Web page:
(Released on 10/28/12)
Lawmakers seem to have a simplistic reaction to solving problems the solution to which plagues their constituents – tax it.
Probably the best example is what people like to call sin taxes, those excise taxes that are levied on tobacco and alcohol products. After all, smoking causes cancer and alcohol causes all sorts of problems including driving under the influence. Lawmakers and community advocates shake their heads and push for higher tax rates, arguing that making these products more expensive will deter folks from using these products.
The problem is that lawmakers also like the revenues that are generated from the sales of these products and, in some cases, they have tried to link the use and sale of these products with noble causes such as the funding of the Cancer Research Center that is currently being built. Again, the argument is that smokers should pay for programs and projects which seek to cure the related ill which in this case is cancer caused by smoking.
The irony is that arguments to increase the tax on tobacco and, more specifically, cigarettes, is a goal of getting smokers to quit while depending on the revenues from tobacco and cigarette taxes to fund an ongoing program, in this case the Cancer Research Center. So, which is it folks, stop smokers from smoking and if successful, there won’t be any revenues to fund the Cancer Research Center?
The fact of the matter is that it appears that both locally and nationally, higher taxes on cigarettes is having an effect on smokers as, for the first time, tax collections on the sale of cigarettes have fallen below the previous year’s tax collections. Certainly some of the decline is due to smokers actually quitting, but to some degree one has to suspect that some purchases were made via mail order from exempt Indian reservation outlets while others may be what is called gray market purchases, that is from sources outside the country.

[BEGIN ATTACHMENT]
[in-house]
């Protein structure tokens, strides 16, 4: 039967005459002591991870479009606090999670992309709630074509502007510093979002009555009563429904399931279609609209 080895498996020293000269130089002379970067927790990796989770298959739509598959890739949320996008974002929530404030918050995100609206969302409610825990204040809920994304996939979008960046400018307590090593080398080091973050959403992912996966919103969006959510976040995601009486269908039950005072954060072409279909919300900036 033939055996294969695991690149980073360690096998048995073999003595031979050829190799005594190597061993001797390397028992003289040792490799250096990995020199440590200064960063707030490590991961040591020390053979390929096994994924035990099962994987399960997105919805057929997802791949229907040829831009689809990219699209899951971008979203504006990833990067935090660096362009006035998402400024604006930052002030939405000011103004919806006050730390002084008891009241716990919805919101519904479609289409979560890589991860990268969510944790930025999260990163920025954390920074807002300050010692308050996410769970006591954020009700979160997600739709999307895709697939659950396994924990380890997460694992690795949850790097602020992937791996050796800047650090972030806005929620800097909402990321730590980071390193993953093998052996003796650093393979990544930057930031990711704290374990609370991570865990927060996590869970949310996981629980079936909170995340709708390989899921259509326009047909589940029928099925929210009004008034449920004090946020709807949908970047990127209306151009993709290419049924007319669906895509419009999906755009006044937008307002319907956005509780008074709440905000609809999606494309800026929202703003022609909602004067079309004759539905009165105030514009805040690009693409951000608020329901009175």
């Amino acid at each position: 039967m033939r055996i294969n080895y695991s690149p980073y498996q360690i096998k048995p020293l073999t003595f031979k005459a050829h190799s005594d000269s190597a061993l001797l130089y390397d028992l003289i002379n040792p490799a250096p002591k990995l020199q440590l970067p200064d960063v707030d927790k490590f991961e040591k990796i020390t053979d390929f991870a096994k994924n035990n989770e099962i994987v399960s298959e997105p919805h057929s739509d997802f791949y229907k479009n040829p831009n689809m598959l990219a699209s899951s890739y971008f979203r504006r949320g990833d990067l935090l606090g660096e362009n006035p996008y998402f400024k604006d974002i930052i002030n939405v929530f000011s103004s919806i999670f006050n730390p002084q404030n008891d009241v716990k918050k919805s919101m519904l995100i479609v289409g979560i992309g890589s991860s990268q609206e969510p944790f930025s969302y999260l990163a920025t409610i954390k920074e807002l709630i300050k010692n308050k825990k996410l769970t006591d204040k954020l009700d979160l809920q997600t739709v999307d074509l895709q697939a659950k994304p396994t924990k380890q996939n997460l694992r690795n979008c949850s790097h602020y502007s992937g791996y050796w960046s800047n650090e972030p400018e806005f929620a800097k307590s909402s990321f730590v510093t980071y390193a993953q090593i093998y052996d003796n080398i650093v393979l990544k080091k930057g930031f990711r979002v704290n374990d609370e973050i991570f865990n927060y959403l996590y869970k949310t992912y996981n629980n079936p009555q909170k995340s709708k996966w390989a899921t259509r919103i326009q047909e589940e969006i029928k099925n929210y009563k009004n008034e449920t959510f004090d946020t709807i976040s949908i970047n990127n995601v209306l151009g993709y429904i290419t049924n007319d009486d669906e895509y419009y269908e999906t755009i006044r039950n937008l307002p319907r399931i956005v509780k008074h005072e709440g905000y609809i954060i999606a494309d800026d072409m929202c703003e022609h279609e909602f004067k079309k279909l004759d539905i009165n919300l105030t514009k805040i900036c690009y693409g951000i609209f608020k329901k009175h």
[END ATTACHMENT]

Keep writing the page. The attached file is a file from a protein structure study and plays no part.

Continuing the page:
What should come as a surprise is that most of the folks who have quit are of some means as they are more likely to recognize the health hazard caused by use of this product. That means most of those who are still smoking are among the lower-income members of our community. Thus, the tax is regressive, generating less and less collections from middle and higher-income individuals.
A similar phenomenon has become increasingly apparent in Hawaii with respect to alcohol sales. Anyone who is familiar with the sale of alcoholic beverages will acknowledge the fortunes of the alcoholic beverage industry in Hawaii is highly dependent on the visitor count as the volume far exceeds the capacity of the resident population’s per capita consumption. And there is data that correlates the volume of consumption rising and falling with the visitor count. As the cost of this product rises, either because of natural product increases or a rise in the excise tax imposed on this product, it will affect the volume of sales or as has been reported in recent years, visitors – especially those who stay for extended periods of time like those in time share units – tend to buy this product at discount stores in volume, consume what they wish while here and then on the way to the airport to leave, return the unused bottles for a refund.
Funny as it may sound, it is no laughing matter for restaurants and bars that cater to visitors. Because of overhead and insurance costs and usually paying a percentage of gross sales as part of a lease, these on-premise consumption businesses have seen a decline in traffic. With the decline in traffic and volume of sales, it is the wait help that suffers the layoffs when business is bad. Thus, one of the consequences of rising taxes on alcoholic beverages is that it again affects those who are paid the least. Again, a form of a regressive tax.
With the upcoming session, lawmakers will again, no doubt, seek to raise or impose new taxes to “curb” some sort of bad behavior. Probably the one that has already been floated in the past and will, no doubt, be put on the table again is a tax on soda because as advocates argue, consumption of sugary drinks contributes to obesity. Before lawmakers make a hasty decision, they need to sit down and analyze what really contributes to obesity, especially childhood obesity. They may want to think that sugary drinks contribute to overweight kids, but then one has to stop and think that it is only one of the contributors.
As has been pointed out many times before, this generation of youngsters is no longer as active as those twenty or so years older than they are, a generation that did not have iPods and iPhones and did not know anything about texting and tweeting. If lawmakers think taxing something heavily can solve some of our problems, then perhaps there should be a special tax on such devices.